An Urban Review Of
“Sangre De Mi Sangre”


Movie Biases:

Major Players:
Armando Hernandez, Jorge Adrian Espindola, Jesus Ochoa, Paola Mendoza, and writer/director Christopher Zalla

After sharing confidences in a trailer during their illegal trek from Mexico to New York, smiling, amoral slickster Juan (Hernandez) steals Pedro’s (Espindola) identity, posing as the long lost son to gruff, aging restaurant dishwasher Diego (Ochoa). Pedro is left to track down his father in the vastness of the city, with only the help of selfish prostitute Magda (Mendoza) at his disposal.

The Deal:
“The world is harsh.”

If there’s a single frame in Zalla’s somber but impressive debut that uses a klieg light, I’d never know it. Focusing on a harrowing aspect of the illegal immigrant experience, “Sangre” doesn’t have a decently lit shot in the movie, capturing a virtual walking tour of NYC’s grimy underclass underbelly during Pedro’s search for his father.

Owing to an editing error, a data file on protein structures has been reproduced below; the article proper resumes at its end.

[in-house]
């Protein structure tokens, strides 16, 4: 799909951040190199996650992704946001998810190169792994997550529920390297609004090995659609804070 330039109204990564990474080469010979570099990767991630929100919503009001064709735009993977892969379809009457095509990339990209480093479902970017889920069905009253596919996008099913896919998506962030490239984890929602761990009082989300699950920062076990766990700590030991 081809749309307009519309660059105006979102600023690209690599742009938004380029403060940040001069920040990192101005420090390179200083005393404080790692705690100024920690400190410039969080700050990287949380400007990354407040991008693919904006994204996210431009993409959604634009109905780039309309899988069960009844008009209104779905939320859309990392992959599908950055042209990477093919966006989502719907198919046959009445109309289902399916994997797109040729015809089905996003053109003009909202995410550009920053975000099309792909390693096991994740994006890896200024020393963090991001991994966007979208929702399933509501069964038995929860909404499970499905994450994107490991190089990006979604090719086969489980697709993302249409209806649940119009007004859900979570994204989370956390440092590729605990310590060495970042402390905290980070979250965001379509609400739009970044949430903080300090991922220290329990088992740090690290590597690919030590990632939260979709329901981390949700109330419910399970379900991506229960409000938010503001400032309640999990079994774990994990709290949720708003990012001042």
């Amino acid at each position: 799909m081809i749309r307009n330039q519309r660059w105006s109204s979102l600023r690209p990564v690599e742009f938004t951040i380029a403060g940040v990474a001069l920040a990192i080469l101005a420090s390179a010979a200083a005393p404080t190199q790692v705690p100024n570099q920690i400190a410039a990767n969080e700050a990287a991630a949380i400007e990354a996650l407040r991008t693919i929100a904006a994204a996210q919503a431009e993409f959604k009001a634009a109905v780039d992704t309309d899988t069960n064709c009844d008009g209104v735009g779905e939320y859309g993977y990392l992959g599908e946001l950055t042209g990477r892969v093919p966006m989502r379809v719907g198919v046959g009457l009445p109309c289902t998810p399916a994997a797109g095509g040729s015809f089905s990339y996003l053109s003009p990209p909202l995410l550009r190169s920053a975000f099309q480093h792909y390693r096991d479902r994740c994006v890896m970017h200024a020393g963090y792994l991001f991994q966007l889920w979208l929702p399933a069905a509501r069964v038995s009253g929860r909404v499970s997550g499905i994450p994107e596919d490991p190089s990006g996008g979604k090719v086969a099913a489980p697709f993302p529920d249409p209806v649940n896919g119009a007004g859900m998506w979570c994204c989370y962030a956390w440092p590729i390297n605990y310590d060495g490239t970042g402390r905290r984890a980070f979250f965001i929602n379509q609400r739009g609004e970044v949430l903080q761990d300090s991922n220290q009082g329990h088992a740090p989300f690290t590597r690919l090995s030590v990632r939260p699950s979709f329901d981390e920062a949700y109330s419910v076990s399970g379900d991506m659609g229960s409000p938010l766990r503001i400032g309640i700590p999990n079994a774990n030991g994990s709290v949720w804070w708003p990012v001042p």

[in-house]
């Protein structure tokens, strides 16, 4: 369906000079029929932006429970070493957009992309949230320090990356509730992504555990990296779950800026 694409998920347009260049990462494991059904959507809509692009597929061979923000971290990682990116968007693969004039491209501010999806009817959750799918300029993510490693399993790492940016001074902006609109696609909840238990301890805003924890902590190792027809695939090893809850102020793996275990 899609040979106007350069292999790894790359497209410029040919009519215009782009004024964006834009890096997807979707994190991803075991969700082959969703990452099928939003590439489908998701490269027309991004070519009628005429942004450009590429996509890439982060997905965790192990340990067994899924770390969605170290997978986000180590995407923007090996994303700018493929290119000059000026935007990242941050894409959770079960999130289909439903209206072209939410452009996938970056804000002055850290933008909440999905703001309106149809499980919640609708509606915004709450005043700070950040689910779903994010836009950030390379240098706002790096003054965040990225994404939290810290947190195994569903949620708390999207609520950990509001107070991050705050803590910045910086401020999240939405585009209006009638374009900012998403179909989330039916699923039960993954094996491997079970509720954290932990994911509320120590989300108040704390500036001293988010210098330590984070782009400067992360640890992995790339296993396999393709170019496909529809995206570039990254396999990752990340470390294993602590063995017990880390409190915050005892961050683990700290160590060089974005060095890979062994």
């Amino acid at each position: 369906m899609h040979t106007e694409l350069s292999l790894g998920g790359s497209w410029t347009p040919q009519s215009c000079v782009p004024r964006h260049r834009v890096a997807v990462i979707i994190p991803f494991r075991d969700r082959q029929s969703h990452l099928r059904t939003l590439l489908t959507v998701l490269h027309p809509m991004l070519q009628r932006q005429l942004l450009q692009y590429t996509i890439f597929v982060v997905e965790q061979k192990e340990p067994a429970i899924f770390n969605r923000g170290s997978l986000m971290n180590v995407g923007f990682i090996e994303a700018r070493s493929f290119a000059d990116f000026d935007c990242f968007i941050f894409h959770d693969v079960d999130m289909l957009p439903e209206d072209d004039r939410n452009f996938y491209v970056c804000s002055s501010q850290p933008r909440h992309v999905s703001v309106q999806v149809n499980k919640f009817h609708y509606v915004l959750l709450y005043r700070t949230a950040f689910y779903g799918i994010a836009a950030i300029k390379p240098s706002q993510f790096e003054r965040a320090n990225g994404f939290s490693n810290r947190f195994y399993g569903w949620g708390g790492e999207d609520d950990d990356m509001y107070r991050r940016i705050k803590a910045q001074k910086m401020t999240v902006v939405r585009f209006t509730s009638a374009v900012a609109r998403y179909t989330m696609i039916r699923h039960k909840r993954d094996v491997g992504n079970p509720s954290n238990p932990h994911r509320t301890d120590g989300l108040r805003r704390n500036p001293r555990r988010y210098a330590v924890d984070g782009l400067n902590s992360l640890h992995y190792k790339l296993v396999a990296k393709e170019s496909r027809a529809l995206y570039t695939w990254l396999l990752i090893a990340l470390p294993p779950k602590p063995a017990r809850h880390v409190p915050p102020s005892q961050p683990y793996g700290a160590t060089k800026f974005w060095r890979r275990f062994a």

Penniless after having been swindled by lazy confidence man Juan, Espindola’s Pedro exudes genuine fear when confronted with the enormity of the Big Apple and its inhospitality. Not only is he a total naïf, but illiterate to boot. Yet, his hell-bent search against all odds for a father he’s never known is endearing as all get-out. Armando Hernandez gives a true and excellently drawn performance. His inveterate, grinning liar Juan is truly despicable.

Never having endured a hard day’s work in his life, Juan cons his way through life with a randy yet youthful vigor that slowly begins to thaw the considerable iceberg exterior that thesp Ochoa’s set up for his Diego. He’s a skilled, sedentary cheapskate with nary a life outside of work.

Paola Mendoza, with a trashy, Marisa Tomei-on-crack appeal, is fairly revelatory as cynical Magda, a junkie who will do anything for (and teaches Pedro the value of) “fifty bucks.” They forge an unlikely (and expensive) alliance to find his dad, a marriage of inconvenience that yields some unexpectedly touching results.

It’s shocking, too. The powerful, indie-centric end comes simultaneously as both surprise and heartbreak. “Blood of My Blood” is a solid, affecting film. Just watch with Prozac.


It’s pretty hot - go give it a shot.

UTC critic Edwardo Jackson is the author of the novels EVER AFTER and NEVA HAFTA, (Villard/Random House), a writer for The 213 Magazine, and an LA-based screenwriter. Visit his website at www.edwardojackson.com where his new novel I DO? is available NOW.

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